The biggest criticism I would go on to have about other Universal attractions is that they are incredibly fast-paced, similar in nature, and feell a bit montage-ish in nature, rather than effectively pulling guests into a story. I would put Escape from Gringotts among the best attractions at Universal in that it did not do this.
After Escape from Gringotts, it was time for ice cream. I’m told it’s British custom to reward oneself with ice cream after a successful bank heist (minus the robbing the bank part, in this case).
This would be my first encounter with Butterbeer. “Bad ice cream” is a contradiction in terms, so it’s tough to really sing the praises of this ice cream too loudly, but it was awesome, and I highly recommend it.
Because I am a foolish blogger, I tried to get a photo of the ice cream with the dragon in the background. Mission…accomplished? (Yes, assuming the mission was to look like an idiot as I held one arm out really far and tried to aim my camera with the other hand as my ice cream melted in the Florida heat.)
After finishing the ice cream, it was time to spend some time exploring Diagon Alley.
The unfortunate thing about not being a Harry Potter fan was that I’m sure many of the references were lost on me. For example, when I first saw this statue, I thought it was a hobbit on a large stalk of corn. (I’ve spent too much time in Indiana…) Once I, you know, actually thought about it, I realized that it was a character on a stack of money (given the proximity to the bank), but this is just one example of something I’m sure is a patently obvious reference if you’re a Harry Potter fan, but was just a cool detail to me.
To be sure, Diagon Alley is stuffed with these cool details. I certainly don’t think it’s necessary to be a Harry Potter fan to appreciate all of this, but it certainly wouldn’t hurt in “getting it.” There probably aren’t many hardcore Jules Vernes fans visiting Mysterious Island in Tokyo DisneySea, yet I think most guests fairly appreciate the beauty of that land.
It took over 1,000 words before I finally made a Tokyo DisneySea comparison. Not bad, given that park kept springing to mind as I walked through Diagon Alley. By way of background, I’m admittedly infatuated with Tokyo DisneySea, and I consider it far and away the best theme park on the planet.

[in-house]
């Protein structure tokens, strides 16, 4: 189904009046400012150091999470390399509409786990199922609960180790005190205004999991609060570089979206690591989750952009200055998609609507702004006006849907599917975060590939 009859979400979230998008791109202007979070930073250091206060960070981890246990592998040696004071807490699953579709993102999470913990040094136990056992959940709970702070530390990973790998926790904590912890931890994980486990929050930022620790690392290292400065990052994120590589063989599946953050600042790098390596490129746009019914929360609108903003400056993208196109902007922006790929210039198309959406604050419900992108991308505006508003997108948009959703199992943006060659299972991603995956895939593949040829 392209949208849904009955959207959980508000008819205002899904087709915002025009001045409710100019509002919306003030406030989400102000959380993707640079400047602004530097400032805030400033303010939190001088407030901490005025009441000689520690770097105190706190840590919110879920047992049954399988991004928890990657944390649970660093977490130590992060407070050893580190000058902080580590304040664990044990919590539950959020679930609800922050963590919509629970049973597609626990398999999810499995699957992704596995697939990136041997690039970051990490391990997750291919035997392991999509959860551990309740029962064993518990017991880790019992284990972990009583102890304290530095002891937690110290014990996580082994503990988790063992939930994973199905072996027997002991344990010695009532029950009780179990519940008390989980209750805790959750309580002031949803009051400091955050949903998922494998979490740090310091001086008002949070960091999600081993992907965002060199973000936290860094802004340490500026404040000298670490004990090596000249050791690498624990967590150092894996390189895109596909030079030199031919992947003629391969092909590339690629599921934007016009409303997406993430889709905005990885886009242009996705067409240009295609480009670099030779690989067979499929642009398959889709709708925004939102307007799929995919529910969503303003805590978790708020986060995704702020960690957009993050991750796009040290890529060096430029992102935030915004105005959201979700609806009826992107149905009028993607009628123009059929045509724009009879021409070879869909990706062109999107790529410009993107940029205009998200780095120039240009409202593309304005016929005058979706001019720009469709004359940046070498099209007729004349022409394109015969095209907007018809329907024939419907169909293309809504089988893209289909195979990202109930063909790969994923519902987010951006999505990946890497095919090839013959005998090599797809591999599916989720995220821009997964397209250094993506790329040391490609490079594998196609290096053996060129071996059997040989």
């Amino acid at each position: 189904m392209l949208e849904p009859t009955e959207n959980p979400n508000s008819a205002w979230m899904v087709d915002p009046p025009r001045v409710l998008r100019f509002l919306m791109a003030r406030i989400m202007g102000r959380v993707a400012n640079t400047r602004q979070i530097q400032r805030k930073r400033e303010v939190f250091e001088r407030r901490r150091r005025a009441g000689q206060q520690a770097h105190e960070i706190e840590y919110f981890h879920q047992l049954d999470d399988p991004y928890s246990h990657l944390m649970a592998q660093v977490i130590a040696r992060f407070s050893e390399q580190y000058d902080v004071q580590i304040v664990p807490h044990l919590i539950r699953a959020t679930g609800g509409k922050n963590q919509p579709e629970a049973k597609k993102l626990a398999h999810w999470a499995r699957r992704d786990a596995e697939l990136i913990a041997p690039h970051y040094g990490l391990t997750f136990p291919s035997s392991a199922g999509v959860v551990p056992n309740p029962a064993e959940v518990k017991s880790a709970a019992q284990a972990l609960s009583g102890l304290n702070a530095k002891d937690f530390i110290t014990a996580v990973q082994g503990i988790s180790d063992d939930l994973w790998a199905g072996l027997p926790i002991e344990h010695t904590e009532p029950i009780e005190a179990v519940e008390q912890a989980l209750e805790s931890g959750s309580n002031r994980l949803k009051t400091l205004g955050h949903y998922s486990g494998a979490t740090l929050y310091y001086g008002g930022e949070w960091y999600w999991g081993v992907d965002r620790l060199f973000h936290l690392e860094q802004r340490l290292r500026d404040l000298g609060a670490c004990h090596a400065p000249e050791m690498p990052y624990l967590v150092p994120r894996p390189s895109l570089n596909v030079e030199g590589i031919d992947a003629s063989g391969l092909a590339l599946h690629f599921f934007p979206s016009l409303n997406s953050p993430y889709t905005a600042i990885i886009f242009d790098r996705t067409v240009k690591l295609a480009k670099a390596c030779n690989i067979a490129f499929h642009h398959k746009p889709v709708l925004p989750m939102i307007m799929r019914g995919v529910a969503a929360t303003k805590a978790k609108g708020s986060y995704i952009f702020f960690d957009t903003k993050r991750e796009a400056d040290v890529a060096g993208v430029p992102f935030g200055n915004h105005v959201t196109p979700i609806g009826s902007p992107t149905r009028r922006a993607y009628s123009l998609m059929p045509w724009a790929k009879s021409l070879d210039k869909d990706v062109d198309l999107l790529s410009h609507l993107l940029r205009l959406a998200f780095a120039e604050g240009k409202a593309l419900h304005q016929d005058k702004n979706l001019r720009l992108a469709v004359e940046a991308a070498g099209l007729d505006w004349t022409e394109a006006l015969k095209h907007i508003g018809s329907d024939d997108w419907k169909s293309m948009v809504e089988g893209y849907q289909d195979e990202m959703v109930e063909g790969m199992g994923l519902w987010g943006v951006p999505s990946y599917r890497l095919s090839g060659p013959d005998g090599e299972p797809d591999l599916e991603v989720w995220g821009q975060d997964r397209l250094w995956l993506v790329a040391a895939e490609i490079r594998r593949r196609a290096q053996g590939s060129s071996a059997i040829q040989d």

The level of detail, the conveyed intimacy in a sprawling themed environment, the nooks & crannies, and the hidden treasures to discover were all shades of Tokyo DisneySea. Diagon Alley is the sort of place you just want to be in, a quality found in the best theme park lands. In that regard, which to me is the truest measure of a theme park, Diagon Alley is an A+ land. Escape from Gringotts is really just the (delicious) icing on the cake.
You’ve probably seen 938,394,572 photos of that dragon from the rest of the internet by now, but it’s impossible not to photograph the thing. Even if it didn’t breathe fire(!!!), cameras would be drawn to it as the wienie towering at the end of the alley. I spent a lot of time blinding myself as I looked into the sun, waiting for the flames. Photos without fire are the Universal equivalent of a monorail beam in a photo without a monorail. Sorry.
Coming soon to Universal Orlando: the Wizarding World of Hippopotamus.
I was so enthralled with Diagon Alley that I decided to purchase a wand to unlock some effects…until I saw the prices. Yowsers! Instead, I did the typical blogger thing and creeped on kids and watched them unlock the effects. (Since some of you might be new to reading my poor attempts at humor and may be “disturbed” by that, the preceding was a poor attempt at humor; I did not actually creep on kids–I quickly snapped this shot as I walked past.)
All of that creeping really makes you work up an appetite, so it was time for lunch at Leaky Cauldron. I’ll have a full review of the restaurant at some point, but suffice to say, it was awesome.